Climate Capitalism: Global Warming and the Transformation of the Global Economy

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Cambridge University Press, May 27, 2010 - Business & Economics - 205 pages
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Confronting climate change is now understood as a problem of 'decarbonising' the global economy: ending our dependence on carbon-based fossil fuels. This book explores whether such a transformation is underway, how it might be accelerated, and the complex politics of this process. Given the dominance of global capitalism and free-market ideologies, decarbonisation is dependent on creating carbon markets and engaging powerful actors in the world of business and finance. Climate Capitalism assesses the huge political dilemmas this poses, and the need to challenge the entrenched power of many corporations, the culture of energy use, and global inequalities in energy consumption. Climate Capitalism is essential reading for anyone wanting to better understand the challenge we face. It will also inform a range of student courses in environmental studies, development studies, international relations, and business programmes.

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1 Introducing climate capitalism
2 Histories of climate histories of capitalism
3 Climate for business
4 Mobilising the power of investors
5 Searching for flexibility creating a market
6 Caps trades and profits
7 Buying our way out of trouble
8 The limits of climate capitalism
9 Governing the carbon economy
10 What futures for climate capitalism?

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About the author (2010)

Peter Newell is Professor of International Development at the University of East Anglia. He has worked on climate change as a researcher, consultant, teacher and activist for over 16 years. He has undertaken work for international organisations such UNDP and GEF, provided policy advice to a number of different governments and worked for NGOs such as Climate Network Europe and Friends of the Earth. He is an ESRC Climate Change Leadership Fellow and is the author of Climate for Change (Cambridge University Press, 2000), the first book on the role of non-state actors in global climate politics.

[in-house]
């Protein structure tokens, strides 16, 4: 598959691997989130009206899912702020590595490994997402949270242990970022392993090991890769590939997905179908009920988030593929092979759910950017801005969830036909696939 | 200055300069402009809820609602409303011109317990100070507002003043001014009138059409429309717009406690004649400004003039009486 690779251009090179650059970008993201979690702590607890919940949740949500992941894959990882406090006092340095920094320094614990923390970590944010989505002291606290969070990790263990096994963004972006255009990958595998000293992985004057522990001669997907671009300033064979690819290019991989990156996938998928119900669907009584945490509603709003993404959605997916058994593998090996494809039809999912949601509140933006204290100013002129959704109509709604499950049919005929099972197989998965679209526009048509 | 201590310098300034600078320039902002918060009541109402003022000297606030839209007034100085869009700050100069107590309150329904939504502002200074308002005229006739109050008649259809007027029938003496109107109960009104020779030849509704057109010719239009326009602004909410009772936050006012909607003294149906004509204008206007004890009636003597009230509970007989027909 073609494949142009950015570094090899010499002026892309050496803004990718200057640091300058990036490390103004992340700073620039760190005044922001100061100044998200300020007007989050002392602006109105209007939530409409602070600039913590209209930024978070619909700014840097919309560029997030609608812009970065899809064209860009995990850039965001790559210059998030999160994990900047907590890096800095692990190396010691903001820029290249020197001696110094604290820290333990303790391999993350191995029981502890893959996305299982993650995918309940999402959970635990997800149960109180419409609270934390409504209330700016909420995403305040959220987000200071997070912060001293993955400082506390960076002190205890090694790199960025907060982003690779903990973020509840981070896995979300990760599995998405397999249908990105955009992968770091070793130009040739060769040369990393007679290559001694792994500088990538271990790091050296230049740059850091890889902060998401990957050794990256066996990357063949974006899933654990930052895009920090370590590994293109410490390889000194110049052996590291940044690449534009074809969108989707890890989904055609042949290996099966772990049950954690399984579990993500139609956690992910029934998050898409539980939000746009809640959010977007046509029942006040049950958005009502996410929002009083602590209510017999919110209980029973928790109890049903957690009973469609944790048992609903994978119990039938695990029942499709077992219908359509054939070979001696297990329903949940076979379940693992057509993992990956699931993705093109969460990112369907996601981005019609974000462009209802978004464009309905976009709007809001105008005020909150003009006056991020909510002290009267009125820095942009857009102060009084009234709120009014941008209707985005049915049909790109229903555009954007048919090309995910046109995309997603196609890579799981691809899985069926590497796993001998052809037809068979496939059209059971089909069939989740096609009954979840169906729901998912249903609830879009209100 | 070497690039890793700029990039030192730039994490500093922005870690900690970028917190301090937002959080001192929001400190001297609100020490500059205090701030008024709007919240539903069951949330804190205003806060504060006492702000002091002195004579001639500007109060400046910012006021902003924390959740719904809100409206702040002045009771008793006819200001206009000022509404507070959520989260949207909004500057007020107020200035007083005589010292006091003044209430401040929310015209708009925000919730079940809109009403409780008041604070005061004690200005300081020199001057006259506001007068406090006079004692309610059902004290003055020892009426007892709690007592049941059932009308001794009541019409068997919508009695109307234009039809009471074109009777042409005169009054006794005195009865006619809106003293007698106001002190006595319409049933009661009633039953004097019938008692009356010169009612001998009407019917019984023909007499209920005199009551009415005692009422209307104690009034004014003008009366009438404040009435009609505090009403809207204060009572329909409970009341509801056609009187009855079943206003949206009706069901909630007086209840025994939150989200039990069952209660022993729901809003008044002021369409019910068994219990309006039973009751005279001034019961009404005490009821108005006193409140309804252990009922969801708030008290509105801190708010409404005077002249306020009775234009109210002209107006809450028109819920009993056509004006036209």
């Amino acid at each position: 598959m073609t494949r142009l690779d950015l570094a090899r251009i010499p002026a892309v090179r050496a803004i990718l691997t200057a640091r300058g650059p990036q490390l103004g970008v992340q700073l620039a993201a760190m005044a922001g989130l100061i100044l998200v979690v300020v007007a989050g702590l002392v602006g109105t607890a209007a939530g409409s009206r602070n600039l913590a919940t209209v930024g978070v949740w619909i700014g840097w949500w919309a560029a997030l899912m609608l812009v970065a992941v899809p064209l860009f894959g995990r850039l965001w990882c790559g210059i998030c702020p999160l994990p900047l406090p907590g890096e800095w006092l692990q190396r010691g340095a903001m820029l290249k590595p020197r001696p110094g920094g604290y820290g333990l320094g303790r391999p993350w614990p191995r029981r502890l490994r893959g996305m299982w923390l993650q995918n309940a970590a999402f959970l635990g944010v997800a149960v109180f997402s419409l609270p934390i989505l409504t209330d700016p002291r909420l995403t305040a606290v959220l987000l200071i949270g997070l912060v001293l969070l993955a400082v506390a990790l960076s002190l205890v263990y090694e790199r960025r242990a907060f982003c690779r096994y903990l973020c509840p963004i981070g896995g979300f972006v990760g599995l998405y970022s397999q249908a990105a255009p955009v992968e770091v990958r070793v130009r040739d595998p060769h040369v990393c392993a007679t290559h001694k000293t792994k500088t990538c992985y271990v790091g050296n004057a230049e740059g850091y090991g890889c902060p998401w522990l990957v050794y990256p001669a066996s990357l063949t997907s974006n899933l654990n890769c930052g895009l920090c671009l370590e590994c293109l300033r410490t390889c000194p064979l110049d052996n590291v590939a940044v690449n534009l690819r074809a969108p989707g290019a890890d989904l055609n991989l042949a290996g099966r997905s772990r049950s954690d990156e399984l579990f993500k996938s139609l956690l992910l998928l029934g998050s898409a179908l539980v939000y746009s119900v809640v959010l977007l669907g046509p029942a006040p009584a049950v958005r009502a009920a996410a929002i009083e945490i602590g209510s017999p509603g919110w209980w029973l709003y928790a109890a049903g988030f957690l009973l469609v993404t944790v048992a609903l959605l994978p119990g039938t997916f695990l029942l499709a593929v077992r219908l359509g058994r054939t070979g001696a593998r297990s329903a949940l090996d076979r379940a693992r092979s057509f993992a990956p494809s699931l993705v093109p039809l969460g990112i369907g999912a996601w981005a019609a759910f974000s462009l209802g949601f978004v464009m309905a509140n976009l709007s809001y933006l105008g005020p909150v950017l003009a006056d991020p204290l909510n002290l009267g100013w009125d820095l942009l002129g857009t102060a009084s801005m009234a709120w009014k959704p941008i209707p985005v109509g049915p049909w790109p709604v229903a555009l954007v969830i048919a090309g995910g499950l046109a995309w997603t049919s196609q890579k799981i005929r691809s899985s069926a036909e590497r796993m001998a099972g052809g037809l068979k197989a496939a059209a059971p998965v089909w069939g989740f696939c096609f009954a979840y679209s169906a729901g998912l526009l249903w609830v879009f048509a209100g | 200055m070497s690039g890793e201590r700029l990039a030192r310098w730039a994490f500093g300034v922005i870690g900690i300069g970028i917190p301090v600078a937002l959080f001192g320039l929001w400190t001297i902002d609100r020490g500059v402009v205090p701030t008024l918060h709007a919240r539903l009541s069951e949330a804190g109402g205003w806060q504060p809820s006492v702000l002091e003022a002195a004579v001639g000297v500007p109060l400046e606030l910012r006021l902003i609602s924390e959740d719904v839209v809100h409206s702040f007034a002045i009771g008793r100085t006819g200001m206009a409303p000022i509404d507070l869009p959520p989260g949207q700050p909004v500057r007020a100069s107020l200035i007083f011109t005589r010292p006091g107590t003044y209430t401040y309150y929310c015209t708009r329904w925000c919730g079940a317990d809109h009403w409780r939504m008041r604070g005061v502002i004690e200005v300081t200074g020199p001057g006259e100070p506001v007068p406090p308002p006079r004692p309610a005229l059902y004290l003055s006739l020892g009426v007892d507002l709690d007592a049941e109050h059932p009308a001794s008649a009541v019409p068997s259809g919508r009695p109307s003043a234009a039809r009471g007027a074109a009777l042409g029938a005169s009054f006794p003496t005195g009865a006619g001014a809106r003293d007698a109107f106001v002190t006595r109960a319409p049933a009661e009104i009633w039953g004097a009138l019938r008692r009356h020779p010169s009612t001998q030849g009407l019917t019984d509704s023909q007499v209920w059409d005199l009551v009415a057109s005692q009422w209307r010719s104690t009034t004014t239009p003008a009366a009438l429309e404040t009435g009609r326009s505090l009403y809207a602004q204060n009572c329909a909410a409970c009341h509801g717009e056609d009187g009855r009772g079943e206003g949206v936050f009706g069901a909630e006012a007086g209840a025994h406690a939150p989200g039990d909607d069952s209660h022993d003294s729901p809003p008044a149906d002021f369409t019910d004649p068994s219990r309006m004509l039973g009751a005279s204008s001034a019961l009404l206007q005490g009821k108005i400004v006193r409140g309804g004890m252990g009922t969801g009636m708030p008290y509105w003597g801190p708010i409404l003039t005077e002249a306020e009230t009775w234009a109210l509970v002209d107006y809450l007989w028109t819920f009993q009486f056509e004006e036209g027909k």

Matthew Paterson is a Professor of Political Science at the University of Ottawa. He has been researching climate change politics since 1989. He wrote the first book in political science focused solely on climate politics, Global Warming and Global Politics (1996), which is still widely used as a key text to understanding climate change politics. His book Automobile Politics: Ecology and Cultural Political Economy (Cambridge University Press, 2007), has won the prestigious International Political Economy Book Prize.

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